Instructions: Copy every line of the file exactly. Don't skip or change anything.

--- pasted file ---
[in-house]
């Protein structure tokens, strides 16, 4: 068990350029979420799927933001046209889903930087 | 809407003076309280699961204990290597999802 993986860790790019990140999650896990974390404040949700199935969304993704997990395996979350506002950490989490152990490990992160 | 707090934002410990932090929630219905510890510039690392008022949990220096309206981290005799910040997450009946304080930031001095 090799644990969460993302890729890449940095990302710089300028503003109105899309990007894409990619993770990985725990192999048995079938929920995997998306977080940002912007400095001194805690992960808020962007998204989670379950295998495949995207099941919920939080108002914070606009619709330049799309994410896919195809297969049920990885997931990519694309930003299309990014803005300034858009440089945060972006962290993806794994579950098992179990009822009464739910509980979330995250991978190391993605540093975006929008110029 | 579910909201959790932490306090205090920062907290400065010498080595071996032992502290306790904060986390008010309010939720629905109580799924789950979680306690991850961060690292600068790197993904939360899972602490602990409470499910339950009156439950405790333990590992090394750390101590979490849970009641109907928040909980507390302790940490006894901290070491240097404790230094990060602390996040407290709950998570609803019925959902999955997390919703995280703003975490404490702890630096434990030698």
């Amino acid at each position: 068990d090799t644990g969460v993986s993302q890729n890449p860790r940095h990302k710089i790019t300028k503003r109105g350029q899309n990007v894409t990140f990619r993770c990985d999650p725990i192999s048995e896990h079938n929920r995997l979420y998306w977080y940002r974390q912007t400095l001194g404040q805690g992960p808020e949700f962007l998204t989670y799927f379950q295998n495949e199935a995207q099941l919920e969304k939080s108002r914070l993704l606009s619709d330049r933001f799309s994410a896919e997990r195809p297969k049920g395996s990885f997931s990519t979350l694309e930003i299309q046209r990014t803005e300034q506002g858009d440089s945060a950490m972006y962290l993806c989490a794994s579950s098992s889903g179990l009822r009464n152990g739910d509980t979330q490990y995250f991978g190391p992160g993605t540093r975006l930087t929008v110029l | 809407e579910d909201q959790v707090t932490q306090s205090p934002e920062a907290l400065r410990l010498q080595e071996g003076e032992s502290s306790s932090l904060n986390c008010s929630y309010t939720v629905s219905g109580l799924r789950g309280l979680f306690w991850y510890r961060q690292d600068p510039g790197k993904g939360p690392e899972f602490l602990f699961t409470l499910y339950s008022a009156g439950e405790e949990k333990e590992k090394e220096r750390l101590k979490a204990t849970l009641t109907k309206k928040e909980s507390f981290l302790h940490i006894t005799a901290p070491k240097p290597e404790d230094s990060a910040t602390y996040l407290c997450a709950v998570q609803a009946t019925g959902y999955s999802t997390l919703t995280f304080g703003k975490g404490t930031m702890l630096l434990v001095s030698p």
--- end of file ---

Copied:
[in-house]
């Protein structure tokens, strides 16, 4: 068990350029979420799927933001046209889903930087 | 809407003076309280699961204990290597999802 993986860790790019990140999650896990974390404040949700199935969304993704997990395996979350506002950490989490152990490990992160 | 707090934002410990932090929630219905510890510039690392008022949990220096309206981290005799910040997450009946304080930031001095 090799644990969460993302890729890449940095990302710089300028503003109105899309990007894409990619993770990985725990192999048995079938929920995997998306977080940002912007400095001194805690992960808020962007998204989670379950295998495949995207099941919920939080108002914070606009619709330049799309994410896919195809297969049920990885997931990519694309930003299309990014803005300034858009440089945060972006962290993806794994579950098992179990009822009464739910509980979330995250991978190391993605540093975006929008110029 | 579910909201959790932490306090205090920062907290400065010498080595071996032992502290306790904060986390008010309010939720629905109580799924789950979680306690991850961060690292600068790197993904939360899972602490602990409470499910339950009156439950405790333990590992090394750390101590979490849970009641109907928040909980507390302790940490006894901290070491240097404790230094990060602390996040407290709950998570609803019925959902999955997390919703995280703003975490404490702890630096434990030698």
């Amino acid at each position: 068990d090799t644990g969460v993986s993302q890729n890449p860790r940095h990302k710089i790019t300028k503003r109105g350029q899309n990007v894409t990140f990619r993770c990985d999650p725990i192999s048995e896990h079938n929920r995997l979420y998306w977080y940002r974390q912007t400095l001194g404040q805690g992960p808020e949700f962007l998204t989670y799927f379950q295998n495949e199935a995207q099941l919920e969304k939080s108002r914070l993704l606009s619709d330049r933001f799309s994410a896919e997990r195809p297969k049920g395996s990885f997931s990519t979350l694309e930003i299309q046209r990014t803005e300034q506002g858009d440089s945060a950490m972006y962290l993806c989490a794994s579950s098992s889903g179990l009822r009464n152990g739910d509980t979330q490990y995250f991978g190391p992160g993605t540093r975006l930087t929008v110029l | 809407e579910d909201q959790v707090t932490q306090s205090p934002e920062a907290l400065r410990l010498q080595e071996g003076e032992s502290s306790s932090l904060n986390c008010s929630y309010t939720v629905s219905g109580l799924r789950g309280l979680f306690w991850y510890r961060q690292d600068p510039g790197k993904g939360p690392e899972f602490l602990f699961t409470l499910y339950s008022a009156g439950e405790e949990k333990e590992k090394e220096r750390l101590k979490a204990t849970l009641t109907k309206k928040e909980s507390f981290l302790h940490i006894t005799a901290p070491k240097p290597e404790d230094s990060a910040t602390y996040l407290c997450a709950v998570q609803a009946t019925g959902y999955s999802t997390l919703t995280f304080g703003k975490g404490t930031m702890l630096l434990v001095s030698p």